Israel’s Yes, India’s Applause Set Deal Featuring Indian Version of ‘Fauda’

Israeli hit producer Yes Studios and Indian content producer Applause Entertainment are expanding their existing agreement into a comprehensive partnership.

Applause, the content studio of Aditya Birla Group, previously adapted Yes’s “Your Honor” for SonyLIV and “Tanaav”, the reinterpretation of Yes’s “Fauda”, on November 11th on SonyLIV. Applause also has a relationship with Armoza Formats and has adapted its Hostages, La Famiglia as Mind the Malhotras, and the upcoming Honey Badgers. Earlier this year, Sharon Levi, Head of International Sales at Armoza, joined Yes Studios as Managing Director.

“We just spoke to Sharon about a whole new slate that we’re working with and actually looking to take this business even further developed where we can get in faster and talk more about development at an early stage where we can bring things together and collaborate, co-fund and build content, because I think what everyone needs is a very distinctive way of storytelling, a distinctive way of thinking, stories that are unique and local and authentic but yet universal and that can travel in a way that they can both seen by a wider audience and reinterpreted for different audiences,” said Sameer Nair, CEO of Applause diversity.

Levi added, “The way Applause does business is very unique, their business models, their creativity, the high production value which, coming from Armoza, I’ve seen before in adaptations. And above all, it was just a great partnership, we worked very well together creatively and commercially. And that’s not a given – I’ve been in sales for 10+ years and really value partners who understand creative deals. And I think with applause it was that easy. They know their business very, very well. They know what viewers in India appreciate and what they would like to see. And they are very creative in how they do business and very passionate.”

“Tanaav” is not a co-production but a format license that Applause acquired from Yes. Yes Applause co-productions are planned for the future. The companies take a three-pronged approach of originals, including pure fiction and ideas based on real events, format adaptations, and book adaptations. Yes Studios is the distribution and co-production arm of Yes, a leading broadcaster and streaming service in Israel, and Levi says one of the perks of co-producing is that whatever they develop, it’s also co-produced by a partner, gets a commission and goes on the air in that area.

“Because we’ve had such a good experience with Applause, it makes sense for us to continue this partnership and look at things that we have in development on a larger scale and see how early on we can incorporate Applause into our ideas if.” they are attractive and successful meaning,” Levi said. “And then we can also have a local version made in Israel and Applause made a local version in India. We can sell it worldwide, either as a band or as a format or both, and split the revenue and we can both enjoy that and share the intellectual property.”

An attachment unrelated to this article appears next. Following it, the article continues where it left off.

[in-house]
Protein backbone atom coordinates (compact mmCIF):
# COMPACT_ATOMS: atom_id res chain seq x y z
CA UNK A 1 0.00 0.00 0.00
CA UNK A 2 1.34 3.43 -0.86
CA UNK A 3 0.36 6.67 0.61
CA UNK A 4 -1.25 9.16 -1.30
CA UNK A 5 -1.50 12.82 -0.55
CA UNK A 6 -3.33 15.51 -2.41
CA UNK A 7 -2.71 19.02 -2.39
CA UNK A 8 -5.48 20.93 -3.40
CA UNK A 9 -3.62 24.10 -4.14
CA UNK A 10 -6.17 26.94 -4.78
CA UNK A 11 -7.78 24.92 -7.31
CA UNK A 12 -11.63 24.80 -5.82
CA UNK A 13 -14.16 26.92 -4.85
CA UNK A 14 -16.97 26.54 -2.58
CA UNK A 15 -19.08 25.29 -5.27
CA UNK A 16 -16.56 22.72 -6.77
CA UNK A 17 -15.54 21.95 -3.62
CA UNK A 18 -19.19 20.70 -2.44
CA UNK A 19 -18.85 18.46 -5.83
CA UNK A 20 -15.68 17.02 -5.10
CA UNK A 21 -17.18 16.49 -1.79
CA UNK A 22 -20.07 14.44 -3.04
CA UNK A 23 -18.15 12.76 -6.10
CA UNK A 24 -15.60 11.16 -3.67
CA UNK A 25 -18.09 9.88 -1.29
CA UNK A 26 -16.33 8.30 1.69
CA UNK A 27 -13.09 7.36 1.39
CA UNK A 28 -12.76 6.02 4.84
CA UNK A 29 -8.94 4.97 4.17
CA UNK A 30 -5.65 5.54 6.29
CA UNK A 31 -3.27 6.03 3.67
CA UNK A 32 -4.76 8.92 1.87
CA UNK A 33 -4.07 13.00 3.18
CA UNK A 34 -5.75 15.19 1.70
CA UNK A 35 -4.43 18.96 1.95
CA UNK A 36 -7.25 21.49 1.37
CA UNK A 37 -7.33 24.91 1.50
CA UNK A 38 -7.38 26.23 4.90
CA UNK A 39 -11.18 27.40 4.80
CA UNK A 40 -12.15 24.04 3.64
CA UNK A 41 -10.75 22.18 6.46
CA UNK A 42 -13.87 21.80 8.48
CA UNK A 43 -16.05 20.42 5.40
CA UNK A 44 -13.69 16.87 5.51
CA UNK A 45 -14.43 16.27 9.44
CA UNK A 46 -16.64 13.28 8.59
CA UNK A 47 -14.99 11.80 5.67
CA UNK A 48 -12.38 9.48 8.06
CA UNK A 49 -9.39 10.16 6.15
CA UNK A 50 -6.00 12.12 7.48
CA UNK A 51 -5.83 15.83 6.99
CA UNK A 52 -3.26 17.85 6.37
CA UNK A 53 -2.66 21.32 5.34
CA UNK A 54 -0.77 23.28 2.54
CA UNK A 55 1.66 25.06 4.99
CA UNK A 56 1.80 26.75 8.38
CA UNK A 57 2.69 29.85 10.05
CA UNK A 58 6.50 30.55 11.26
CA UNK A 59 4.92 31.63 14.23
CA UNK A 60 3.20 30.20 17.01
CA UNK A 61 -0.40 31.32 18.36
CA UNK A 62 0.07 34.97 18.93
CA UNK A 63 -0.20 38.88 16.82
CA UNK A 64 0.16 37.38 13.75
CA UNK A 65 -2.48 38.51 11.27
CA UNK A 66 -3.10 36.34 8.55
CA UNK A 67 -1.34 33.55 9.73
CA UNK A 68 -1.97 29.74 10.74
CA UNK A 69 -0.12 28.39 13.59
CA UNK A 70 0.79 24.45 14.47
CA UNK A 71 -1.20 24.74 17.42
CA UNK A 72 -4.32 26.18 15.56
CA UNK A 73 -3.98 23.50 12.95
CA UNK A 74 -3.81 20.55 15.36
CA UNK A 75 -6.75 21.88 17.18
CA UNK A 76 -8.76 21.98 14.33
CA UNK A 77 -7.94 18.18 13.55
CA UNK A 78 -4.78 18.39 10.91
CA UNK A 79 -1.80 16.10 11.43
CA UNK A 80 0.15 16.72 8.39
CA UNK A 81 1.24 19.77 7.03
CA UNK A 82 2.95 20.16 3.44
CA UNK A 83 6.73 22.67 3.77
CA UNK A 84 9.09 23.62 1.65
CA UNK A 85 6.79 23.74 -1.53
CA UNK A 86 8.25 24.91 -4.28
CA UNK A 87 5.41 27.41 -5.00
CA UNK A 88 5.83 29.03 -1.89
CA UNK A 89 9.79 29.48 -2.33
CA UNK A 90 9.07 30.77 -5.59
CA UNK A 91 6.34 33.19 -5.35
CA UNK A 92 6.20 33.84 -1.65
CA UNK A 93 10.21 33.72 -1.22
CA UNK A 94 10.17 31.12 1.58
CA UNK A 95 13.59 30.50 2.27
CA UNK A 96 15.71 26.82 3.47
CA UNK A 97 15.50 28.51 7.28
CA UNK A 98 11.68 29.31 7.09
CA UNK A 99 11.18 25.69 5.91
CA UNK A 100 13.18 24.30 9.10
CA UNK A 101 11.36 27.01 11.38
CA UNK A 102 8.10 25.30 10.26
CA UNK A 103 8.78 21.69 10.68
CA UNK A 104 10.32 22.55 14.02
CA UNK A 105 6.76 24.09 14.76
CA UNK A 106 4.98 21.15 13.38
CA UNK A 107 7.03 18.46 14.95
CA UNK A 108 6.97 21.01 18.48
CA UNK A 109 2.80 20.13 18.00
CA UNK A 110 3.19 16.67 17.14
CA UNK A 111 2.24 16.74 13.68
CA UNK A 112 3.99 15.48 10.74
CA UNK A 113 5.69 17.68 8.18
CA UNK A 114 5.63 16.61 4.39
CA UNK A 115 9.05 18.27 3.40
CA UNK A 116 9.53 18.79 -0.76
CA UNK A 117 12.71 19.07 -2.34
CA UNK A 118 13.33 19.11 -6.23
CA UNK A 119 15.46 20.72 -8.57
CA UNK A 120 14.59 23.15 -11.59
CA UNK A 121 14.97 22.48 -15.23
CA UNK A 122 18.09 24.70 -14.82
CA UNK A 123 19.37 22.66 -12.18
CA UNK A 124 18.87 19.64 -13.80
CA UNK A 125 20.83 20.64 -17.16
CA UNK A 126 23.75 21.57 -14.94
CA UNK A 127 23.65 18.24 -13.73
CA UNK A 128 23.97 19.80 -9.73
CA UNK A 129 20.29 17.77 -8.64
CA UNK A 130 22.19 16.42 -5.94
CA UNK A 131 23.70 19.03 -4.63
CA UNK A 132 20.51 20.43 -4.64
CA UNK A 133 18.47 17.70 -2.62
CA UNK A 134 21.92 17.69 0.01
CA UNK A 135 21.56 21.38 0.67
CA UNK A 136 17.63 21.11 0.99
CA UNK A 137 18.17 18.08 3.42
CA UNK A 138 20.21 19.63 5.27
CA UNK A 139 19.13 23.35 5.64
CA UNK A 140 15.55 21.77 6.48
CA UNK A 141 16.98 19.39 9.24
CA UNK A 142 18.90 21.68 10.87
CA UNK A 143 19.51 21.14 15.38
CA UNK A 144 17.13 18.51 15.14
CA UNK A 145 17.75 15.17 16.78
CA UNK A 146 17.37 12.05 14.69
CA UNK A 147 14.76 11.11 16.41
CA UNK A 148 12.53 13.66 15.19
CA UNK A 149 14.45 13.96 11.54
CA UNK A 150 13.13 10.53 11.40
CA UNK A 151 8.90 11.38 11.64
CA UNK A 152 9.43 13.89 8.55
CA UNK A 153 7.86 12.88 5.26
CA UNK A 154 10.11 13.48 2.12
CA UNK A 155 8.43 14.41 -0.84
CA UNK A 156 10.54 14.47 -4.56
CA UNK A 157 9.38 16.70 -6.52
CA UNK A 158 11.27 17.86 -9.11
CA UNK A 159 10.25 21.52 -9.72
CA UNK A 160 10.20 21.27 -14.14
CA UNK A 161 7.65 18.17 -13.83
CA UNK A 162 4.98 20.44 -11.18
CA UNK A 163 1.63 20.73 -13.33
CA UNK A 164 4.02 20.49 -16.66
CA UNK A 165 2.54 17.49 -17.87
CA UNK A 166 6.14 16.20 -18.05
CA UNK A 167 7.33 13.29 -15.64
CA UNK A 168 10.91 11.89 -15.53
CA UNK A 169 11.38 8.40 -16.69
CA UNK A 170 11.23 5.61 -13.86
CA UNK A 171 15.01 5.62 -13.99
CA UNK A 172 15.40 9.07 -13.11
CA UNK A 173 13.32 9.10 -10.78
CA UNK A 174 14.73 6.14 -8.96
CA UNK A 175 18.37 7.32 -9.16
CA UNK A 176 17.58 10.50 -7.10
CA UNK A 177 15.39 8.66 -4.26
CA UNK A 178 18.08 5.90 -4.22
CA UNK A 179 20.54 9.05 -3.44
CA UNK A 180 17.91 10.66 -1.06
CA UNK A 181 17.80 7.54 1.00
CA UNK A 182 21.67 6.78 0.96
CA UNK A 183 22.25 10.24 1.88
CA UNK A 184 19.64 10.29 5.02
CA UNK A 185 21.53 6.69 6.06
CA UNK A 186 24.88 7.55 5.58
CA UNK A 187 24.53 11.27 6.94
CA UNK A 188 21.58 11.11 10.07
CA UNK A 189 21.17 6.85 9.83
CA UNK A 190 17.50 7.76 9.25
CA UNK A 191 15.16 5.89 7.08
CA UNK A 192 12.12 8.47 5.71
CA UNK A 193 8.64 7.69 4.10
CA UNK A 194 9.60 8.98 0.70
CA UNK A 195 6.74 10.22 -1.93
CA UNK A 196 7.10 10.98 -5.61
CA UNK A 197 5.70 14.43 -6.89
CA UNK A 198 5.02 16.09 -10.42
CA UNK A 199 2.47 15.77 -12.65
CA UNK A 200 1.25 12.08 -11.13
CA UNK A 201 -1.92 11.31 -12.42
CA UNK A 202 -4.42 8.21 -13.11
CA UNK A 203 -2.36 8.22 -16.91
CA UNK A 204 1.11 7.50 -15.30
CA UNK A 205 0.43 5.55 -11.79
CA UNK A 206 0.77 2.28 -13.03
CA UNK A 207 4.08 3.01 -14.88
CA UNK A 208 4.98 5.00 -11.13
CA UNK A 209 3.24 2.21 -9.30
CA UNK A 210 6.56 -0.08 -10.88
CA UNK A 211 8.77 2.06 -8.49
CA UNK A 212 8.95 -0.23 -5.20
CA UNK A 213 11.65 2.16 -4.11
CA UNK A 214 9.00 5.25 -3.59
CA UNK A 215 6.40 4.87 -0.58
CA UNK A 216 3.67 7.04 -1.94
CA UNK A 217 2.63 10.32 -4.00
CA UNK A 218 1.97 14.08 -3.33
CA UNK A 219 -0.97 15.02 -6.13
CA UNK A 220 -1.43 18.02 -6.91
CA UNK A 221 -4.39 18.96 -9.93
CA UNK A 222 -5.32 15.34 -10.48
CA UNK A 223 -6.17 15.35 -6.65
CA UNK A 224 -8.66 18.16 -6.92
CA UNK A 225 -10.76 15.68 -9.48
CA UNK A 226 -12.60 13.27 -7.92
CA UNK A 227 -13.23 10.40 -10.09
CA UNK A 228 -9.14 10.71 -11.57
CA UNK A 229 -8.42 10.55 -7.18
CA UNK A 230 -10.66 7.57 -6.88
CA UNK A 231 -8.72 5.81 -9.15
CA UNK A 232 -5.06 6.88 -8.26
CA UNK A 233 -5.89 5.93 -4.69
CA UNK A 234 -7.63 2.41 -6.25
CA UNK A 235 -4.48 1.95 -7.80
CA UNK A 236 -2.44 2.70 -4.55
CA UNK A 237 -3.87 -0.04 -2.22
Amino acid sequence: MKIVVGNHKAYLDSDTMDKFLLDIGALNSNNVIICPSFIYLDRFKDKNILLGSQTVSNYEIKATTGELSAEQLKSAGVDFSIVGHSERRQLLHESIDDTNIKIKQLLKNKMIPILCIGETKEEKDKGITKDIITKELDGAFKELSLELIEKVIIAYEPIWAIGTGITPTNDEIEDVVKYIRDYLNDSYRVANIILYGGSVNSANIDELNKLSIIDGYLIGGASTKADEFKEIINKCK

Although “Fauda” is now a worldwide hit, it was not easy to transfer the format to India. “It’s not your obvious format – if you watch the original show it’s not clear how that can spread. The fact that Applause is able to find the right story that makes cultural sense is a huge challenge that they handled so well,” Levi said.

“Fauda”, created by Lior Raz and Avi Issacharoff based on their experiences in the Israel Defense Forces, follows a military commander and his team as they pursue their opponents and tells the human stories of both sides of the conflict in the region. “Tanaav” tells the story of a covert force and looks at both sides of the tensions in the sensitive region of Kashmir.

“Tanaav” stays true to the original idea, but is reinterpreted. Our context is different – Israel and Palestine versus Kashmir – it’s not really an Indo-Pakistani thing, it’s a Kashmir story, they’re all the same people, it’s something that’s happening inside, not outside, it’s not really about transnational terrorism, and it required skillful writing,” Nair said. “Cashmere is very different. It’s a complex mix of the people, the country, the religion, the state and then the center [central government]. One of the early conversations with Avi and Lior was about this – this is supposed to be a major show and so it should be treated like a major show. And it’s not just another crime action thriller. We tried that.”



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